I tried to homebrew once. Once.
It didn’t go very well, but I got some nice pictures out of it.
People told me it’s the kind of thing you’re supposed to do if you work in the beer industry, because you have to understand how beer is made. That is true. “Homebrewing is so easy,” they said in encouragement, “even an idiot can do it.” That is false.
Sydney brew store The Hop + Grain was a great place to start my homebrew journey. Manager Alex Levi (who I interviewed here) invited me to a demonstration class, then generously sent me home with a starter kit and a ingredient bag for a very delicious sounding stout, as well as a few swing-top bottles. Most importantly, he also gave me a little booklet of instructions, which I read several times before starting anything.
Here is what the little book said.
STEP 0: ASSEMBLE YOUR EQUIPMENT
Most of the stuff pictured here came with the starter kit, except for the pot, sieve and funnel. I had this in my house already, because I am a responsible adult. Before anything else, the first instruction is to measure out 4.5 L in the glass carboy. Easy. Acing it already.
STEP 1: STEEP THE SPECIALTY GRAINS
The specialty grains are some nice roasty dark malts, which need steeping. The rest of the malt is in extract form, which I am grateful for, because I don’t want to jump in to the deep end to soon. Still, being able to steep some grain helps me feel like I’m doing something important.
STEP 2: THE BOIL
Next, the liquid from the steeped grains are filtered into a bigger stockpot and some dry malt extract is added.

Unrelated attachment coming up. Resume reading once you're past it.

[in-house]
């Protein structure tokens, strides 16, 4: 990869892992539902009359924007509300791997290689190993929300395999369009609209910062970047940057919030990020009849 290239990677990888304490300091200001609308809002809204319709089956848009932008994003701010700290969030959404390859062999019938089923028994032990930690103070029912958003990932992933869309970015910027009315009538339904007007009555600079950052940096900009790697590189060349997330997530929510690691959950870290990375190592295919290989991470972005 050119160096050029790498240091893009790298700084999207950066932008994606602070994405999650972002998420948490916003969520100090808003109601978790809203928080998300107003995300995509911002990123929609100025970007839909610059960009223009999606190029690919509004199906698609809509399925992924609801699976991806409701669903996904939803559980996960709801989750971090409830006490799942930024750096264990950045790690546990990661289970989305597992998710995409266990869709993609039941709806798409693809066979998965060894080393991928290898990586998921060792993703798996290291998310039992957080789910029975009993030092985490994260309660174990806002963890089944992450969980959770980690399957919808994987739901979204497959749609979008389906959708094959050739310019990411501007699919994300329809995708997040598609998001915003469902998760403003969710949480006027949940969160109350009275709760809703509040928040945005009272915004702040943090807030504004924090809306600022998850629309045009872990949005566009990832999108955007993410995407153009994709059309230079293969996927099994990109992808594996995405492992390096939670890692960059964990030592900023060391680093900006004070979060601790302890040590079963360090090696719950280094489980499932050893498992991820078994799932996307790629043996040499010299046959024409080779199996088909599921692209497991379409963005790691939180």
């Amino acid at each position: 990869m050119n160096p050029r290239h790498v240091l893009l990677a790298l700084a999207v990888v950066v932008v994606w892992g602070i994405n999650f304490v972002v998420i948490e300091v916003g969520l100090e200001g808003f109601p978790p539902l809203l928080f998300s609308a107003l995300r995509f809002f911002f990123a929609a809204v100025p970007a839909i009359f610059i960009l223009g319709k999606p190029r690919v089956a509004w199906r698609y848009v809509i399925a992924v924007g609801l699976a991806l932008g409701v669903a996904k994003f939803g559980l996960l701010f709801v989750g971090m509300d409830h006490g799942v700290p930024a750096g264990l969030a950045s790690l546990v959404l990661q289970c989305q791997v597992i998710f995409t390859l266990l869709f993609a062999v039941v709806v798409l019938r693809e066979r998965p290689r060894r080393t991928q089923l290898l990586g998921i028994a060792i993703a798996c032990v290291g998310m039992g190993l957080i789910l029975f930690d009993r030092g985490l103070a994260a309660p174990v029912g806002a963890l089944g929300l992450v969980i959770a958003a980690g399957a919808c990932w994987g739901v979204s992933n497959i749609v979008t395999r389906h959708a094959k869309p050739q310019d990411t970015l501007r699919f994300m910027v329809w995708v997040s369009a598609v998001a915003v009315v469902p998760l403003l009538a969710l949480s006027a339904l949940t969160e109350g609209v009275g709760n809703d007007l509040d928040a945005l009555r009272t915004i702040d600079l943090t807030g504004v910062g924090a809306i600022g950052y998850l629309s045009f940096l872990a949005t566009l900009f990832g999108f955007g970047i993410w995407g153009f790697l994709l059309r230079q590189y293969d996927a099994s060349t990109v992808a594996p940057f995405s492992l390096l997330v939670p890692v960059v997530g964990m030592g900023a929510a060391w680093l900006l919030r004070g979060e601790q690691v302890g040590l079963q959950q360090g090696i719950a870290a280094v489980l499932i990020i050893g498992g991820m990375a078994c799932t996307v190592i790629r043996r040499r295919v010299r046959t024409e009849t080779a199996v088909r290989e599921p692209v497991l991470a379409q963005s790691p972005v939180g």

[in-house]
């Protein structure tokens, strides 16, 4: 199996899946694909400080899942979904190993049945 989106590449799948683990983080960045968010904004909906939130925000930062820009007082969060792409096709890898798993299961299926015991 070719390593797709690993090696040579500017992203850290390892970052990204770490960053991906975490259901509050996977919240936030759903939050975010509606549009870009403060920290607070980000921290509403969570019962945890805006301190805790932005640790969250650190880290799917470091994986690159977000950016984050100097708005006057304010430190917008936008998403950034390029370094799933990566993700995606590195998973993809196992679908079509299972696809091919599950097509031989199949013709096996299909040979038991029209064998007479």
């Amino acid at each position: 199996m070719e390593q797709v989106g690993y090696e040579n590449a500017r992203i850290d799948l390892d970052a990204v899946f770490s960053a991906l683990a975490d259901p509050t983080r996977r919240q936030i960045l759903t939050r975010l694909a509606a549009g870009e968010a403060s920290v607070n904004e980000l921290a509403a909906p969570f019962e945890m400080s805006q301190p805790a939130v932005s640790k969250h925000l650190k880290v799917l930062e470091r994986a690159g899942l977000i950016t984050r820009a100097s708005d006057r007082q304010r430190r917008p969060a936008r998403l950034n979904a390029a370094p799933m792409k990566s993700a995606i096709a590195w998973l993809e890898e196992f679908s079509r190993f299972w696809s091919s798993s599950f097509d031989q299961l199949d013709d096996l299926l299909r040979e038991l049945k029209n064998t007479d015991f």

The liquid is brought to a boil and the first hop pellets, Magnum, are added. The 60-minute timer begins. Things start to smell really good.
Like a real brewer!
50 minutes later, which is plenty of time to drink a beer in between, the rest of the malt extract is added, along with some more hops, East Kent Golding.
STEP 3: CHILLING, SANITISING AND PITCHING
With 10 minutes to go, the sink is prepared with cold water. Once the boil is done, the pot is removed from the stove and put in the sink.
Whilst it cools, we prepare some sanitiser solution and SANITISE EVERYTHING. Actually, we didn’t need to sanitise the hose just yet but we did it anyway, to practice sanitising.
The beer is transferred to the carboy, leaving behind as much hop sediment as possible, then the carboy is topped up to that 4.5 L mark with water, because of evaporation during the boil.
Add the yeast, stick in the stopper, cover it with your finger AFTER SANITISING IT and give it a shake.
Finally, the airlock is put in the stopper and we take a picture with our beer baby before putting it in the garage and forgetting about it for a week.
STEP 4: BOTTLING
A week later, those hose is sanitised again, for real this time, as well as some bottles. White table sugar is added to each bottle for secondary fermentation.
Next, the beer is siphoned from carboy to bottles. It needs a little encouragement to get in to the hose.
The bottled beers are ready to be put back in the garage for another two weeks (although we left them for three, just to be sure.)
STEP 5: DRINK IT
In a sad turn of events, our beer tasted really quite awful.
Desperately, we went back to Alex at the Hop + Grain and he determined the problem straight away, which just goes to show how much these guys know about homebrewing. An infection, probably because we didn’t sanitise something properly. You know, like our hands or mouths, when we decided to `encourage’ that beer in to the hose.
Pictured: the exact moment we f*cked up.
STEP 6: TRY AGAIN
Not ones to be discouraged, we already have stout ingredient pack number two. We’ll get it right next time.
If you want to have a go at homebrewing too and have as much fun as we did, find yourself a starter kit at the Hop + Grain. Ask for Alex.